You can have your nine worlds sharing a single orbit around their star, as suggested in an answer by a4android. Or you could have your nine worlds having nine different orbits in their habitable zone around their star.
Nobody know what the absolute maximum number of planetary orbits within the circumstellar habitable zone of a star is.
It seems very probable that stars with no planets within their circumstellar habitable zones are many times as common as stars with one planet each within their circumstellar habitable zones, stars with one planet each within their circumstellar habitable zone are many times as common as stars with two planets each in their circumstellar habitable zones, stars with two planets each within their circumstellar habitable zone are many times as common as stars with three planets each in their circumstellar habitable zones, and so on, with systems with more planets within their habitable zones becoming rarer and rarer and rarer.
So even if it is possible for a star to have nine planets in its habitable zone that would be extremely rare; maybe one star out of a million, or one star out of a billion, or one star out of a trillion, or one out of some other vast number. The odds against any one specific star having nine planets in its circumstellar habitable zone would be, to use an apt term, astronomical.
But the universe is so vast, and the numbers of stars so astronomically vast (possibly infinite), that if it is possible for a star to have as many as nine planets in nine different orbits in its circumstellar habitable zone, there probably would be some stars with as many as nine planets each in nine separate orbits in their circumstellar habitable zones.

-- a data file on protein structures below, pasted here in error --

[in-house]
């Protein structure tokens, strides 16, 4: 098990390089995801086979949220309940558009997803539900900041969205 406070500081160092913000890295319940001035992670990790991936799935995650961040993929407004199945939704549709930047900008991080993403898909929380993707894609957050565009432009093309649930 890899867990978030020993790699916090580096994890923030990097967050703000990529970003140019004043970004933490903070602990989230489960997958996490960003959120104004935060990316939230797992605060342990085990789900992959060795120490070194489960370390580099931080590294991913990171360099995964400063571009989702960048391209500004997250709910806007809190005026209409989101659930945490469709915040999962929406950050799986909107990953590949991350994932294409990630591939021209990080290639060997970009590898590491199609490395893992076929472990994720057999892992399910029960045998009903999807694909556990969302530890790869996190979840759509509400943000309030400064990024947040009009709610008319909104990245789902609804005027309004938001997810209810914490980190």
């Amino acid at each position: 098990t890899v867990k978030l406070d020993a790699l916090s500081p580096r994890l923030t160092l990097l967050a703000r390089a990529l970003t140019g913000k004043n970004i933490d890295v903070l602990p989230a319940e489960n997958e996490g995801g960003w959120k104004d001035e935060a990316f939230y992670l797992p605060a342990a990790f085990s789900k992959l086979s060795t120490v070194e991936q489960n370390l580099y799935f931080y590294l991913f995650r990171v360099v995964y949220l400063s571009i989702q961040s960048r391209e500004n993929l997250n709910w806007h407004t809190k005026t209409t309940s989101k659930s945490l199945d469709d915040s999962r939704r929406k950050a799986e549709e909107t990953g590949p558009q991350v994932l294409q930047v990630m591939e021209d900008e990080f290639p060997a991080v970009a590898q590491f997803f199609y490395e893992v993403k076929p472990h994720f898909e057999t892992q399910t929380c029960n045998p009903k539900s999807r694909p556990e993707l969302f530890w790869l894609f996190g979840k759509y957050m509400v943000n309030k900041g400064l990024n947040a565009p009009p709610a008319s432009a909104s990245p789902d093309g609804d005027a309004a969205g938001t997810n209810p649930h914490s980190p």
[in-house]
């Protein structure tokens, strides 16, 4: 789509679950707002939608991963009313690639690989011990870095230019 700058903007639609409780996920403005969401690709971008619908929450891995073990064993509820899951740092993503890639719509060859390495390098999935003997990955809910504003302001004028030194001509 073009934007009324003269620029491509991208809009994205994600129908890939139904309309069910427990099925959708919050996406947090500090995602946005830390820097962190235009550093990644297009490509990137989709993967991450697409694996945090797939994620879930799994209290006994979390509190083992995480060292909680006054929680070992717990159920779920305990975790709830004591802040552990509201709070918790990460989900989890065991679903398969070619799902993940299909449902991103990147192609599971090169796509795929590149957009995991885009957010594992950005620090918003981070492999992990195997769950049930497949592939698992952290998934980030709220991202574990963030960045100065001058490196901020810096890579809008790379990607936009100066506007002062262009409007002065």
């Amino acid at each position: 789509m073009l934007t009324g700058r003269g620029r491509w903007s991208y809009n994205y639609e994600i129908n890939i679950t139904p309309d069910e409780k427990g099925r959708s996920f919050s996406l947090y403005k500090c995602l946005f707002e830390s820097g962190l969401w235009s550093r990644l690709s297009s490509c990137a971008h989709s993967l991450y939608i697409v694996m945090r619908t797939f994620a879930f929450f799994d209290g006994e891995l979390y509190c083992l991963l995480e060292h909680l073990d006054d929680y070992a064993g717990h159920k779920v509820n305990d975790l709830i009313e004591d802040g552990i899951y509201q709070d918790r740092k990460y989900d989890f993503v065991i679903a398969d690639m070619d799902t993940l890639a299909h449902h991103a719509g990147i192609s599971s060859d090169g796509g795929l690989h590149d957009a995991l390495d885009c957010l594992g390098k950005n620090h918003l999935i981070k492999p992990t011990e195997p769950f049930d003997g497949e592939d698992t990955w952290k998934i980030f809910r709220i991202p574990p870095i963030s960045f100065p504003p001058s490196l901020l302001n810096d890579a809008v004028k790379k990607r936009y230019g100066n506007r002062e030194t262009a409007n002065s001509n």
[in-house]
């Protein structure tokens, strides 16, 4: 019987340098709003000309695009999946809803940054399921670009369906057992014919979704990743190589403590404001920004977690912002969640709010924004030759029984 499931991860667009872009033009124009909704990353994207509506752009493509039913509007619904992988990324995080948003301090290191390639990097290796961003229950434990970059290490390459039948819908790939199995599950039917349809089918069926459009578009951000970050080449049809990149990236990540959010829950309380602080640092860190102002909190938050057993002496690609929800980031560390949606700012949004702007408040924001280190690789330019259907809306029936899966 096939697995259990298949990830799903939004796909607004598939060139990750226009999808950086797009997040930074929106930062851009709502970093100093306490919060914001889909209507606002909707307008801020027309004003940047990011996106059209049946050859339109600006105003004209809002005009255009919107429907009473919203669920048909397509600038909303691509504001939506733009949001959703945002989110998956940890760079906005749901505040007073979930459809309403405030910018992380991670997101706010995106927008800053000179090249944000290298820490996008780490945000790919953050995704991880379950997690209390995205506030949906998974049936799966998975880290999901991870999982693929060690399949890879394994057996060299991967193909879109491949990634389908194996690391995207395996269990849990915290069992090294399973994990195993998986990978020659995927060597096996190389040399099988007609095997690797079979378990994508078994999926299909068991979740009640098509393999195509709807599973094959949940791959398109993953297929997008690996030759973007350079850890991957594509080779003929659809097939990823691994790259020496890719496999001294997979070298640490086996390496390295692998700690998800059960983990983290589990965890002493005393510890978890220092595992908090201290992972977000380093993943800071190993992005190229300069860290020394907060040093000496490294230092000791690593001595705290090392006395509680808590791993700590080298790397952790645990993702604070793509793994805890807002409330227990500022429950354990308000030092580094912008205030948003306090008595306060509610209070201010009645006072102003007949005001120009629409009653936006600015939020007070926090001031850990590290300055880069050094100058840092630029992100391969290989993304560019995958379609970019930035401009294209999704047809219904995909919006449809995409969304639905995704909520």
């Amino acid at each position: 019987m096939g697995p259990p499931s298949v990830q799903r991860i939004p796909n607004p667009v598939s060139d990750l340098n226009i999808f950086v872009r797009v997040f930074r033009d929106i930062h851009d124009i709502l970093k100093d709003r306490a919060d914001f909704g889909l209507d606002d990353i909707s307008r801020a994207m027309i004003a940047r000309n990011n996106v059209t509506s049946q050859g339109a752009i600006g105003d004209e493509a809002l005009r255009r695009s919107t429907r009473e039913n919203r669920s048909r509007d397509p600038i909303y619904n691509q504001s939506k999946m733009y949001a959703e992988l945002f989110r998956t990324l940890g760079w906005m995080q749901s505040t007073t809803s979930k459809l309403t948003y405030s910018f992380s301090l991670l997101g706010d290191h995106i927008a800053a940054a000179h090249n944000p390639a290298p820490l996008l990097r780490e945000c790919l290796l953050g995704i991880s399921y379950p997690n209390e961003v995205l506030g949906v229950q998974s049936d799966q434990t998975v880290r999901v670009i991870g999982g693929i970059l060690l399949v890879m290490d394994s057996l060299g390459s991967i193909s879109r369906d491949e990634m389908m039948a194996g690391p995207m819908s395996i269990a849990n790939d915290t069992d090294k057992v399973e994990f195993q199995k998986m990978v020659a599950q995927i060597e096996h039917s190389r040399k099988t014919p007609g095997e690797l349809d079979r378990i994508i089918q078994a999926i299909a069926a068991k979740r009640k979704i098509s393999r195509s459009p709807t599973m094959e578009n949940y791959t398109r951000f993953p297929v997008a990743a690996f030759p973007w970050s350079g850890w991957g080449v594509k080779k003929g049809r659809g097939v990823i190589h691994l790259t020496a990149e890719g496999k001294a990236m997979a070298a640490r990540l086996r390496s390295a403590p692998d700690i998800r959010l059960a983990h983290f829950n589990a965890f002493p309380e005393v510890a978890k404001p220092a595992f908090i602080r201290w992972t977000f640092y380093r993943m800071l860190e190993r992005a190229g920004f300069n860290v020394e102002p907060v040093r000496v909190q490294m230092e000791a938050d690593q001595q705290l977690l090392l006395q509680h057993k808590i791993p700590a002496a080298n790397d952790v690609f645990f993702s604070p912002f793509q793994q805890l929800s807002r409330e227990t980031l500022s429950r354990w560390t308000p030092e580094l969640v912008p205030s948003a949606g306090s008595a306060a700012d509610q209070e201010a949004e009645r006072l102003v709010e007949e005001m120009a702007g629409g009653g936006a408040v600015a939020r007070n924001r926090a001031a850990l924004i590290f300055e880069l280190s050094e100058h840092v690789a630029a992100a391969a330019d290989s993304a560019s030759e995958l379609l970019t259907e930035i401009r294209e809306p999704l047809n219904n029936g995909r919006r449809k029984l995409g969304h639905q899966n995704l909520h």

HOW MANY SEPARATE PLANETARY ORBITS CAN THERE BE IN THE HABITABLE ZONE OF A SINGLE STAR?
long ago, before any exoplanets were found orbiting other stars, Earth's solar system was the only known example of a solar system.
There was a time when scientists couldn't understand why the Sun and other stars emitted radiation and light. There is a story that at one scientific conference an angry astronomer punched a geologist, because the geologist insisted that geology proves that the Earth was many times older than astronomical and physical calculations showed was the maximum possible time that the Sun could shine for.
Between about 1920 and 1950, brilliant scientists calculated how stars produce energy by thermonuclear fusion within their super dense and super hot cores.
And people began to realize the implications for the possible habitability of exoplanets if they existed. For example, as I remember, Robert A.Heinlein mentioned that spectral class G stars would be the best for having habitable planets in juvenile science fiction novels like Starman Jones (1953) and Time for the Stars (1956).
As far as I know the first extended discussion of the suitability of various spectral classes of stars for having habitable planets was Stephen Dole's Habitable Planets for Man (1964, 2009).